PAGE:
Don Jose Dolores Cordova (1877-1970) was born in Jarales to Jose Francisco Beltran Cordova and Francisquita Ulibarri.
Tibo Chavez, former lieutenant governor of the state of New Mexico, quoted Don Dolores Cordova, as we addressed him, as follows, “I first saw the light of day in the little town of Jarales, where I make my home. My father, Francisco, was from Tomé. My mother, Francisquita, was born in Tomé. I was one of 10 children.”
Don Dolores Cordova, who married Dona Josefita Lopez, earned the title of “Don” for his exemplary contributions to the community, conduct and respect others held for him. As a young man, he attended two elementary school terms in Jarales, additional terms in Pueblitos, the Don Lucas School in Belen, and two terms in Las Nutrias, where he first learned English.
He studied reading, writing and arithmetic. He obtained a Spanish reading book by bartering two chickens at the John Becker Store in Belen. His elementary school tuition was $1 per month. In 1898, he attended the University of New Mexico in Albuquerque, where he studied language, history and mathematics. He was enrolled for two terms. His first tuition payment was a crate of eggs.
He got a job in Albuquerque and worked for his room and board while saving to pay for his university tuition. Upon leaving the university, he became a teacher in Jarales and Las Nutrias. Those were the days when children used chalk to write on slate boards, when each brought a piece of firewood for the school’s pot-bellied stove and the school term often only lasted a couple of months.
Don Jose Dolores was also the founder of the Jarales Trading Company, Inc. He was a farmer in Jarales, a cattle rancher in the Rio Puerco area, the owner of the Jarales Roller Mill Company, the owner of a Jarales Mercantile store, an independent freight transporter between Independence, Mo., and Belen, and the first U. S. post master in Jarales, where he served until about 1933 when my mother, Lucia Ramirez y Sanchez, became the first female post master in the area. She held that position for 11 years and retired.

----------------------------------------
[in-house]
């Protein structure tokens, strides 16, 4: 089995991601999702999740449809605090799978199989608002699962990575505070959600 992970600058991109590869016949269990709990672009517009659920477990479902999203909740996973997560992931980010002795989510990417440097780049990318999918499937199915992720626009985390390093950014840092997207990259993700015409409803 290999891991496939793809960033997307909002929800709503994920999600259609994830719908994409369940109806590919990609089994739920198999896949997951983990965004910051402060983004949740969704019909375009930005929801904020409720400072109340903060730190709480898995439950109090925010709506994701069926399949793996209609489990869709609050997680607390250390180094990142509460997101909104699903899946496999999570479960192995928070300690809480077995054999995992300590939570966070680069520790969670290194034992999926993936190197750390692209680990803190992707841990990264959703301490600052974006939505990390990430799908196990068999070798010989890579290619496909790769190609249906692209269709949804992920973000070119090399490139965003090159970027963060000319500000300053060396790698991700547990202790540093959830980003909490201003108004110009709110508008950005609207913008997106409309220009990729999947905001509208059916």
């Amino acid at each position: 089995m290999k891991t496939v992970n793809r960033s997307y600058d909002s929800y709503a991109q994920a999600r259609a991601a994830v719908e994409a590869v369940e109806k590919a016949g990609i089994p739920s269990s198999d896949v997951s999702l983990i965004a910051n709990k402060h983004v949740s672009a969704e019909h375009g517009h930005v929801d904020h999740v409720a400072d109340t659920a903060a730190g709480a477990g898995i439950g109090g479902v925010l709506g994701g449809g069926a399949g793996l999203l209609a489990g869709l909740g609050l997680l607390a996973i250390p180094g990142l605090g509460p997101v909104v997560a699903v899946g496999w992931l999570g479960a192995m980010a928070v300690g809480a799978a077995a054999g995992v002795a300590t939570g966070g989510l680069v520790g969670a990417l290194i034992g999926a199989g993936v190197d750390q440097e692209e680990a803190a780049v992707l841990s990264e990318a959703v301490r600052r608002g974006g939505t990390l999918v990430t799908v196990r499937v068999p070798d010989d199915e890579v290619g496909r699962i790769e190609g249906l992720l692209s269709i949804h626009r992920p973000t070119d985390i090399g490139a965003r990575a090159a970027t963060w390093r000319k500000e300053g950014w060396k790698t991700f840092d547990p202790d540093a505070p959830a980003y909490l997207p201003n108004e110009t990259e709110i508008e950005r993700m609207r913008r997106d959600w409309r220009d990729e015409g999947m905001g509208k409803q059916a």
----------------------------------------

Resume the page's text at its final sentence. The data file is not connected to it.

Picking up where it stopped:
Effie Crawford then assumed the post master’s position until she retired. Effie’s tenure was followed by Willie Lovato, who also retired. Then, Marie Griego Ulibarri became the post master.
Don Dolores was a teacher, notary public and justice of the peace. He successfully lobbied Valencia County government to erect the first elementary school in Jarales, and then became the first school superintendent for the Jarales School. He and his wife, Dona Josefita Cordova y Lopez, donated the property for the first Jarales community-owned elementary school, which stood along and just north of what is now called Mill Road.
The couple later donated a different parcel of land for the new elementary school that was established by Valencia County. It faced Jarales Road and the Manzano Mountains that lie 20 miles to the east. Valencia County later built Gil Sanchez Elementary on a different campus site and the previous school building was refurbished into the Don Jose Dolores Cordova Cultural Center.
Sadly, the new school campus was not named after the most notable citizen of Jarales, Don Jose Dolores Cordova, but instead was named after Belen Consolidated Schools board of education member Gil Sanchez, who by chance, had distant childhood roots to the area.
The Jose Dolores Cordova Cultural Center project was spear-headed by Ruperto Baldonado, Samuel Cordova and Reina Baldonado. Many other local citizens contributed money and donated labor in refurbishing the old school building.
The center stands as a true testament of the love the community still has for the man whose effort brought academic learning to the area — its concern for recording the local history and its commitment to having a place where folks can meet to rejoice about the past and dream about the future.
When it came to naming the center, there was no question in the mind of the community as to who had ever served Jarales. It selected the one whose eternal concern had ever been to deal with the community’s needs and how in his own humble way had served the community best. It found that Don Dolores Cordova’s mission had always been to work for the betterment of local conditions.